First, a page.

This page describes how the neighborhood planning process will work in Phase II as approved by the NRP Policy Board on 7/24/00.
- Encourage participation in NRP planning efforts by all people who live, work, learn and play in each neighborhood.
- Preserve neighborhood flexibility in the development of NRP plans.
- Encourage collaboration between and among neighborhoods, public agencies and appropriate non-governmental organizations.
- Provide training, resource materials and other up-front assistance to neighborhood volunteers and staff, as well as public staff, for plan development and implementation.
Phase II Planning Process
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- Each neighborhood will enter and carry out its Phase II planning on an individual basis.
- From the outset of Phase II, NRP should encourage and facilitate multi-neighborhood planning efforts that address larger scale, joint projects without diminishing their ability to carry out individual neighborhood planning.
- Neighborhoods may begin their Phase II planning efforts when they have expended 85% or contracted 95% of their overall Phase I NRP allocation.
- Once neighborhoods have conducted a review of their Phase I plan, they will be allowed to:
- build off of the existing Phase I plan by either continuing successful existing strategies or by implementing strategies that could not be fully implemented in Phase I due to resource limitations; and/or
- redirect Phase I allocations that are no longer needed for their original intended purpose; and/or
- develop new strategies.
- NRP will provide a format that neighborhoods can use to do a review of their Phase I plan. The review will address:
- what were the outcomes of strategies from Phase I?
- how did participation work and not work?
- how have we (the neighborhood) changed and what are the implications?
- is there follow-up to Phase I activity that need to be addressed in Phase II?
- Neighborhoods should develop a new Participation Agreement for Phase II that:
- updates the overall characteristics of the neighborhood
- discusses the organizational structure to be used to carry out Phase II plan development and implementation efforts
- outlines how the neighborhood will review its Phase I plan as a starting point in its Phase II planning
- lays out the proposed timeline and major components of the Phase II plan development and implementation process
- describes how participation of all people and institutions in the neighborhood will be pursued at each phase of the planning process
- delineates the procedures used to respond to grievances that come up during Phase II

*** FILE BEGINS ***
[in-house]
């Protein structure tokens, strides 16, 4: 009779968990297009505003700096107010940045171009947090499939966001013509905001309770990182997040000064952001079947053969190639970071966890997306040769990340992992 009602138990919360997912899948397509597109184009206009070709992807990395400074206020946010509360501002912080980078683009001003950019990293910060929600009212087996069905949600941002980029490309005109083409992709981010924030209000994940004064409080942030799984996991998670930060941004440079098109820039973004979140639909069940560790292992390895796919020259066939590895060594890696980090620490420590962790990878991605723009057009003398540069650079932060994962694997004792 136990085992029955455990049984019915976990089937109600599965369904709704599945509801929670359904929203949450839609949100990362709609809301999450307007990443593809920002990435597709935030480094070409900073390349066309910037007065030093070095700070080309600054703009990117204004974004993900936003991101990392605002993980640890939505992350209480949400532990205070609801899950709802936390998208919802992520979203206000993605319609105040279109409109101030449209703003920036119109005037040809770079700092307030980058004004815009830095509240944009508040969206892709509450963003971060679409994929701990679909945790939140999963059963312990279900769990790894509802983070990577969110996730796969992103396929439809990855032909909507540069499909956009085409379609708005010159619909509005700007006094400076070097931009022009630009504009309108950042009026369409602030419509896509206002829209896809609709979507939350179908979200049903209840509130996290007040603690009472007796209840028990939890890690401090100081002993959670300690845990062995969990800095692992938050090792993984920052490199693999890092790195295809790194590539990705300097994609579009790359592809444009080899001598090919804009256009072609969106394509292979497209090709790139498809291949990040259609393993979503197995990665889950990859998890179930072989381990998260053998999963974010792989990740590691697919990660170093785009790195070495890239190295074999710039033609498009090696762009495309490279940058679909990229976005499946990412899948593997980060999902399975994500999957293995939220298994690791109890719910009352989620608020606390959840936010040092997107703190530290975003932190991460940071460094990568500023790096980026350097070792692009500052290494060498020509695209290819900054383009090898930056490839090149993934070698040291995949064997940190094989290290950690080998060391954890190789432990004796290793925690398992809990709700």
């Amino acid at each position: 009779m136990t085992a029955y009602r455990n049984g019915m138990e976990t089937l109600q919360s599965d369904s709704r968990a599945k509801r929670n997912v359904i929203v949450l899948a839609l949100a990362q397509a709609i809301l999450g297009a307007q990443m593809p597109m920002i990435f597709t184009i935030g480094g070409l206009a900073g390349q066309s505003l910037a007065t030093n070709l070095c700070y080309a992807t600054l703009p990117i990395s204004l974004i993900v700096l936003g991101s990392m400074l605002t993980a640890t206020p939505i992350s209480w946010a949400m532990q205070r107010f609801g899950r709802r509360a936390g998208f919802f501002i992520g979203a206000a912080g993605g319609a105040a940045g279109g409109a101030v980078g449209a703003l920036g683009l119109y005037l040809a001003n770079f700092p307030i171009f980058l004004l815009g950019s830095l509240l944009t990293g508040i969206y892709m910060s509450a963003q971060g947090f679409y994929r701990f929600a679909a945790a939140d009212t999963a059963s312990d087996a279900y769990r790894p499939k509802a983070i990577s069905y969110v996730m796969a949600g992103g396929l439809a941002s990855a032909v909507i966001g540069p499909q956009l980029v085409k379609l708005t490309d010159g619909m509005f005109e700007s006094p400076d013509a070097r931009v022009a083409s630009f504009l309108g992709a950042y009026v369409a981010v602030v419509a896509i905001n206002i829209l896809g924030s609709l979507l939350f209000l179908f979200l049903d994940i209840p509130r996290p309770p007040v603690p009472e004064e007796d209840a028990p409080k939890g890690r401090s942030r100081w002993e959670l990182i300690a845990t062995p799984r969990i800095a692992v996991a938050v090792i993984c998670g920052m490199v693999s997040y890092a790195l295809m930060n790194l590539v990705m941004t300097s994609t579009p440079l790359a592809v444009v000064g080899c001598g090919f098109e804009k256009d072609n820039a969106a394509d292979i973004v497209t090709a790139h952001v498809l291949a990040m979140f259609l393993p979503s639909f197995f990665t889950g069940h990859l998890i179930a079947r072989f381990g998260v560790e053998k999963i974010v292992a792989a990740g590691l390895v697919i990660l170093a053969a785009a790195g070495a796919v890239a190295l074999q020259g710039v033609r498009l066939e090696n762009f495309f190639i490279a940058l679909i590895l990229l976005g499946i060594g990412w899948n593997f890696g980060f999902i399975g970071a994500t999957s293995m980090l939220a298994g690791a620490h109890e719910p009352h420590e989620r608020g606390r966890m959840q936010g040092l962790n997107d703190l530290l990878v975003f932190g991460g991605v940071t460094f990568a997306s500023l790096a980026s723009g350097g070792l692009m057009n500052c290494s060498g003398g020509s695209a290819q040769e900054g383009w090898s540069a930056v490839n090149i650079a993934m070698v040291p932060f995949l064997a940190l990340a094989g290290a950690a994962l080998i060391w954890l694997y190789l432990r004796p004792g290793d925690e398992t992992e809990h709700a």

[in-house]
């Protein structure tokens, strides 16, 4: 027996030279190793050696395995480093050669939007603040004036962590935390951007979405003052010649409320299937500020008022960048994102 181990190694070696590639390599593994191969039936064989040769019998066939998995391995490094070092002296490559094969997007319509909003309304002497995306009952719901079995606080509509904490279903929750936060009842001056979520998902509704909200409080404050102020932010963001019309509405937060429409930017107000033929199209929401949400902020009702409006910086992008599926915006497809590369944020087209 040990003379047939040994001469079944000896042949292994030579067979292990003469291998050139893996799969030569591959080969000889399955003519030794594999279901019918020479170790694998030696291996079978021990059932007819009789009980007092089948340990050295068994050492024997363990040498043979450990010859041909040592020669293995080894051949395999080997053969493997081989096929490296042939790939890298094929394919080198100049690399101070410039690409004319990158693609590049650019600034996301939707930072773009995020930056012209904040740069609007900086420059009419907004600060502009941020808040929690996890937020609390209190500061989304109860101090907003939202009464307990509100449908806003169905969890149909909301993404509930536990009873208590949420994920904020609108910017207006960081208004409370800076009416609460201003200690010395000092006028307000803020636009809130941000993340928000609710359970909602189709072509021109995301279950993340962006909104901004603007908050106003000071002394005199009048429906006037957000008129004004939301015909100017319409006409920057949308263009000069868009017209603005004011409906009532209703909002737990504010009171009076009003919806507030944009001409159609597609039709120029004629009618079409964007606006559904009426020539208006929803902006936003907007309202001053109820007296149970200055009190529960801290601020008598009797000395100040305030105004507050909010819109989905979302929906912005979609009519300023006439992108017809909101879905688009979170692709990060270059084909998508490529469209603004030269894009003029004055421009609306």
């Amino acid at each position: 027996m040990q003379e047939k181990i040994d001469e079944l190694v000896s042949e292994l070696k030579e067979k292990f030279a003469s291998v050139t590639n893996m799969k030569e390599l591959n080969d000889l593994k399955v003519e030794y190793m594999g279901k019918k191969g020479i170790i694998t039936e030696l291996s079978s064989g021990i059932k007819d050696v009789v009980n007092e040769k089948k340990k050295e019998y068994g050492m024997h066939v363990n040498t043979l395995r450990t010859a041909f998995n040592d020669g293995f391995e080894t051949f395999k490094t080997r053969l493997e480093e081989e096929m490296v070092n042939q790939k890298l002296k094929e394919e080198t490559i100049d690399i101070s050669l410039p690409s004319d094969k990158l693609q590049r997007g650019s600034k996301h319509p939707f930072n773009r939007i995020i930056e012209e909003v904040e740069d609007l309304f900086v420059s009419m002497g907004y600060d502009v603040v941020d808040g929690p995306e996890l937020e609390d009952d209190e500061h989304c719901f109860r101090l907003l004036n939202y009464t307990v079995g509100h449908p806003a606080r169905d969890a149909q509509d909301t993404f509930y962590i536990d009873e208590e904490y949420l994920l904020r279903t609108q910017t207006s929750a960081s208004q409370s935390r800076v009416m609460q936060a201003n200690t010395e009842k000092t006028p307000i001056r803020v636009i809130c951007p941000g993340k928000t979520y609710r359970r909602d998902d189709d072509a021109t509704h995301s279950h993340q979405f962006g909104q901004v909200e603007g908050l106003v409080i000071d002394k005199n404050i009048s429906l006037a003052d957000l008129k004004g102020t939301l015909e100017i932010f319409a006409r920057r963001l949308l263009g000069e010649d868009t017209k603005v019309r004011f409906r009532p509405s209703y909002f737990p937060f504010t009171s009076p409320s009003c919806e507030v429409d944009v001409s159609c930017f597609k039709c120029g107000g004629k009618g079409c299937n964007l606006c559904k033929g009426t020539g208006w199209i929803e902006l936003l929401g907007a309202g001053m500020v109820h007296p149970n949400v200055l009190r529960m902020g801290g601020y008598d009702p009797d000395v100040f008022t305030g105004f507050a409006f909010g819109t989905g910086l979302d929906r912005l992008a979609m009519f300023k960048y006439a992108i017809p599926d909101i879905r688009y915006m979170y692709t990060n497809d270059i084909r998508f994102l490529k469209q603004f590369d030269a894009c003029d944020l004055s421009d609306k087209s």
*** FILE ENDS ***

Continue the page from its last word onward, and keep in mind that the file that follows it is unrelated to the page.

- proposes a budget detailing how much money is needed for Phase II planning
- Each neighborhood's Phase II Participation Agreement funds will be drawn from its Phase II plan allocation - not from a separate, central pool of funds as in Phase I.
- NRP and other jurisdictional staff will coordinate efforts to provide support and materials (including videos, training, web sites, and booklets) to help neighborhoods plan and implement NRP projects during Phase II. These should include:
- a basic orientation about how Phase II planning will occur
- information about projects that other neighborhoods have done, (e.g. home improvement grant/ loan programs)
- information about public agency-administered projects (e.g. traffic calming, lighting, home improvement programs)
- resources (technical assistance and/or funding) to conduct multi-neighborhood planning e.g. for activities such as commercial corridor revitalization, affordable housing development, environmental planning, employment and training programs
- information about how to obtain funding for projects that result from this coordinated planning.
- Early Access funding (approved within the limits of a neighborhood's Phase II allocation) will again be offered in Phase II in order to provide neighborhoods with flexibility and to encourage and facilitate multi-neighborhood projects. This process will also be used to access the Reserve Fund.
- NRP should provide Phase II resources that encourage participation by all people and institutions in the neighborhoods (e.g. renters, communities of color), including:
- training on how to reach different communities of people
- a range of survey techniques
- centralized language interpreting services
- off-the-shelf planning models and timelines
- alternative planning methods (beyond just meetings) to encourage broad participation
- a resource book that lays out participation strategies - including successful techniques from Phase I
- NRP should seek funds from private foundations or other sources to help cover the cost of outreach methods that fall outside the scope of NRP funding guidelines.